Pharmaceutical company Moderna began the last and longest step in the process of testing its COVID-19 vaccine candidate at the end of July – a Phase 3 clinical trial. It’s a huge undertaking: their goal is to recruit 30,000 people, inject some of them with an experimental vaccine, and then follow each one to see how many of them get the coronavirus and how many don’t. It will take months, even with the federal government’s Operation Warp Speed compressing the timeline whenever possible. These months can seem endless as more than a thousand people die from COVID-19 every day in the United States.
The process is long and intensive for a reason, however. Just because a vaccine exists doesn’t mean it’s reasonable or ethical to just give it to people before there’s proof that it works, and sticking to the process is the reason. which vaccines on the market today are so safe.
“It is just fundamentally wrong to think that because of an emergency we should somehow reject certain aspects of scientific research,” says Alex John London, director of the Center for Ethics and Policy at Carnegie Mellon University. .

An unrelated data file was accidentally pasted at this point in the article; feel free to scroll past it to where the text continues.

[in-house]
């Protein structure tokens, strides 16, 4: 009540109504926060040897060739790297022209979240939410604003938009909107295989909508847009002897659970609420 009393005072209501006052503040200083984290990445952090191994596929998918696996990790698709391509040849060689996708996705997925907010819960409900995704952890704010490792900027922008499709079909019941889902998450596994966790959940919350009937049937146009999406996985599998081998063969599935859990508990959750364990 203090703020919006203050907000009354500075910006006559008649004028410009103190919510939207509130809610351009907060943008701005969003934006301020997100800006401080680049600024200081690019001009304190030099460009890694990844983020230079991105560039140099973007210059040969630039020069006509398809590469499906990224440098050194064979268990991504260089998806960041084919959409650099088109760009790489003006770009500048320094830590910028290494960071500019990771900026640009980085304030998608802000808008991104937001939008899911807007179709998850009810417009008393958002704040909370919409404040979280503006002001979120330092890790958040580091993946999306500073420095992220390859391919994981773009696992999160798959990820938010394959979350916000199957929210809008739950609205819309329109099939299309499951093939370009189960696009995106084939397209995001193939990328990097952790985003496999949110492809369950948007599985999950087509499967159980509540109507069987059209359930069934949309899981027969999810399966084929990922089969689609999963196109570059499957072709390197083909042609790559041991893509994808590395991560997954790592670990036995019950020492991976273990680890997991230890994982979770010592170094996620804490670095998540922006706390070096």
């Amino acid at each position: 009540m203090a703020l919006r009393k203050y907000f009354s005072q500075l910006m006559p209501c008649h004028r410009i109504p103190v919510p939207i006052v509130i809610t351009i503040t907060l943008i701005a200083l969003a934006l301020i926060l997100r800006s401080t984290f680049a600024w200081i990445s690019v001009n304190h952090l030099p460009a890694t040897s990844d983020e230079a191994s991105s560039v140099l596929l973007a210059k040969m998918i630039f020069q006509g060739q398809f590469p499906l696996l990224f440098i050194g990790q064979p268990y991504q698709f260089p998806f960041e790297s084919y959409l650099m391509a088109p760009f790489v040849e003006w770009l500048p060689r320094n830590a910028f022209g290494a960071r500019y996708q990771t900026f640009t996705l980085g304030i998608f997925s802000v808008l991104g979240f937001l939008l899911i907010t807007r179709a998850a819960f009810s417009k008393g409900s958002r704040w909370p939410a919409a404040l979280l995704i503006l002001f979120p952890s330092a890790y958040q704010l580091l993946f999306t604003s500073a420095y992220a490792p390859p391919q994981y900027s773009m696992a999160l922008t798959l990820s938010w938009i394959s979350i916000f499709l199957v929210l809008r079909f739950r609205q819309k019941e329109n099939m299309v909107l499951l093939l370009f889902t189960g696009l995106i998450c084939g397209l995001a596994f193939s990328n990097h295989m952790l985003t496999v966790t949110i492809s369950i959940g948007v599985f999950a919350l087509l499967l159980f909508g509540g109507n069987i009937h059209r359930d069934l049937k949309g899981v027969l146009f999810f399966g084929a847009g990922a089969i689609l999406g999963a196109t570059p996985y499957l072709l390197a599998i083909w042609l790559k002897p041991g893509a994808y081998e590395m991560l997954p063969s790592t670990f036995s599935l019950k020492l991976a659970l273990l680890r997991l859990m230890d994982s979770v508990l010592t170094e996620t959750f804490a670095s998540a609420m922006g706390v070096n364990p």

Researchers already know a lot about some of the vaccine candidates. Moderna’s vaccine, for example, has undergone phase 1 and phase 2 clinical trials, and it has been tested in monkeys. The tests did not raise any major red flags, and they showed that people injected with the vaccine produced antibodies against the coronavirus. But none of them have tried to answer the question people want to know the answer to: Can this vaccine prevent people from contracting COVID-19 in the real world?
To answer this question, the researchers are turning to a phase 3 trial. They will assay thousands of people with the vaccine candidate and thousands more with a placebo vaccine. Then they will see if fewer people in the vaccinated group receive COVID-19 than in the placebo group. They also monitor side effects.
The amount of data we currently have on COVID-19 vaccines is only a fraction of what scientists need before recommending anything be released widely. “The evidence that would convince me to get vaccinated against COVID-19 or recommend that my loved ones get vaccinated does not yet exist,” Natalie Dean, assistant professor of biostatistics at the University of Florida, wrote in a New York Times editorial.